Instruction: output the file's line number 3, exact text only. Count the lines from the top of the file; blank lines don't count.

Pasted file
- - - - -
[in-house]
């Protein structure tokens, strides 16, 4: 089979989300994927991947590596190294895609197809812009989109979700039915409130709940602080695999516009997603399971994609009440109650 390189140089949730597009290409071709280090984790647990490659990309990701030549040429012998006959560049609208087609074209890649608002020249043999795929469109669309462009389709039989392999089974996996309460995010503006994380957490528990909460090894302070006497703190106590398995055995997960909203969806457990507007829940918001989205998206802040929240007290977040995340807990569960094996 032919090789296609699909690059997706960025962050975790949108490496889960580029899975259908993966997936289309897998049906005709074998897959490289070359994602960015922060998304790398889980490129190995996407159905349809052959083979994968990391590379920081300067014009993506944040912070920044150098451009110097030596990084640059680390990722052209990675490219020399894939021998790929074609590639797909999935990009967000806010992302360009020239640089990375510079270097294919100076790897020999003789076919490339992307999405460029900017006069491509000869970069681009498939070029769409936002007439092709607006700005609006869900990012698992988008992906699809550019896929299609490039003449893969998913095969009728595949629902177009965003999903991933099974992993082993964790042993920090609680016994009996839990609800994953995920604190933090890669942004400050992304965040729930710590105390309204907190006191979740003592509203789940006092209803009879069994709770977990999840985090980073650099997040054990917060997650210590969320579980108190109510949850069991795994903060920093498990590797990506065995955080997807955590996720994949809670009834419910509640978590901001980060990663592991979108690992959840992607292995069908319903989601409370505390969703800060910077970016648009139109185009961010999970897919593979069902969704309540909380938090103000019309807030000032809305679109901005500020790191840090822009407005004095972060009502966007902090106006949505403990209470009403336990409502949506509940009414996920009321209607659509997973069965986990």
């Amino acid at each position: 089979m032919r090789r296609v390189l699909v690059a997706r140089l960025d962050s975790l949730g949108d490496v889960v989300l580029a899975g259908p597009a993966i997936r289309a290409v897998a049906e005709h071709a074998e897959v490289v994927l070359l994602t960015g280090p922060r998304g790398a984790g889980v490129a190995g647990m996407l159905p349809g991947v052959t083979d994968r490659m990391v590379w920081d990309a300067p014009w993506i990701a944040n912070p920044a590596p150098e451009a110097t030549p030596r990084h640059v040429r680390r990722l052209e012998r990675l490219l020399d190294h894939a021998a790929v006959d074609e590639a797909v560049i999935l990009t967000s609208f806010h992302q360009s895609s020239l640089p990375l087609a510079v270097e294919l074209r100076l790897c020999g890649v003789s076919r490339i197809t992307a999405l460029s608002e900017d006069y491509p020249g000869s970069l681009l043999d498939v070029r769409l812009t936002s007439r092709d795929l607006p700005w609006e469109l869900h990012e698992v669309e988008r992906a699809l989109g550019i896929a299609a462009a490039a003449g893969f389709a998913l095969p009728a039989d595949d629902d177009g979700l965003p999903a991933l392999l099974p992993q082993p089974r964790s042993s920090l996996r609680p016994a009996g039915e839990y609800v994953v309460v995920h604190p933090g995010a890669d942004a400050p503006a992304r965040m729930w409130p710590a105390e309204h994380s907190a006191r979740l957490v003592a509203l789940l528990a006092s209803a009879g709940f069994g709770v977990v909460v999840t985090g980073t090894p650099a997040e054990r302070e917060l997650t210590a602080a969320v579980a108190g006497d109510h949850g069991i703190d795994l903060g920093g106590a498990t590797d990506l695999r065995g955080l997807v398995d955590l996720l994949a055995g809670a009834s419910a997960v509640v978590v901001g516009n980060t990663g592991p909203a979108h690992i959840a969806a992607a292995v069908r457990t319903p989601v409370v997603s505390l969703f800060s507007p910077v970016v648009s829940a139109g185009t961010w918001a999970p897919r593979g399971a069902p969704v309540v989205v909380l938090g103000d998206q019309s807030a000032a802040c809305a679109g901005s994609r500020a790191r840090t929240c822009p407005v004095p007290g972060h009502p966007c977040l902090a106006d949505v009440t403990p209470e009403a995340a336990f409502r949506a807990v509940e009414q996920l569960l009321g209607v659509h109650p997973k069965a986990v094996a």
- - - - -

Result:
């Amino acid at each position: 089979m032919r090789r296609v390189l699909v690059a997706r140089l960025d962050s975790l949730g949108d490496v889960v989300l580029a899975g259908p597009a993966i997936r289309a290409v897998a049906e005709h071709a074998e897959v490289v994927l070359l994602t960015g280090p922060r998304g790398a984790g889980v490129a190995g647990m996407l159905p349809g991947v052959t083979d994968r490659m990391v590379w920081d990309a300067p014009w993506i990701a944040n912070p920044a590596p150098e451009a110097t030549p030596r990084h640059v040429r680390r990722l052209e012998r990675l490219l020399d190294h894939a021998a790929v006959d074609e590639a797909v560049i999935l990009t967000s609208f806010h992302q360009s895609s020239l640089p990375l087609a510079v270097e294919l074209r100076l790897c020999g890649v003789s076919r490339i197809t992307a999405l460029s608002e900017d006069y491509p020249g000869s970069l681009l043999d498939v070029r769409l812009t936002s007439r092709d795929l607006p700005w609006e469109l869900h990012e698992v669309e988008r992906a699809l989109g550019i896929a299609a462009a490039a003449g893969f389709a998913l095969p009728a039989d595949d629902d177009g979700l965003p999903a991933l392999l099974p992993q082993p089974r964790s042993s920090l996996r609680p016994a009996g039915e839990y609800v994953v309460v995920h604190p933090g995010a890669d942004a400050p503006a992304r965040m729930w409130p710590a105390e309204h994380s907190a006191r979740l957490v003592a509203l789940l528990a006092s209803a009879g709940f069994g709770v977990v909460v999840t985090g980073t090894p650099a997040e054990r302070e917060l997650t210590a602080a969320v579980a108190g006497d109510h949850g069991i703190d795994l903060g920093g106590a498990t590797d990506l695999r065995g955080l997807v398995d955590l996720l994949a055995g809670a009834s419910a997960v509640v978590v901001g516009n980060t990663g592991p909203a979108h690992i959840a969806a992607a292995v069908r457990t319903p989601v409370v997603s505390l969703f800060s507007p910077v970016v648009s829940a139109g185009t961010w918001a999970p897919r593979g399971a069902p969704v309540v989205v909380l938090g103000d998206q019309s807030a000032a802040c809305a679109g901005s994609r500020a790191r840090t929240c822009p407005v004095p007290g972060h009502p966007c977040l902090a106006d949505v009440t403990p209470e009403a995340a336990f409502r949506a807990v509940e009414q996920l569960l009321g209607v659509h109650p997973k069965a986990v094996a």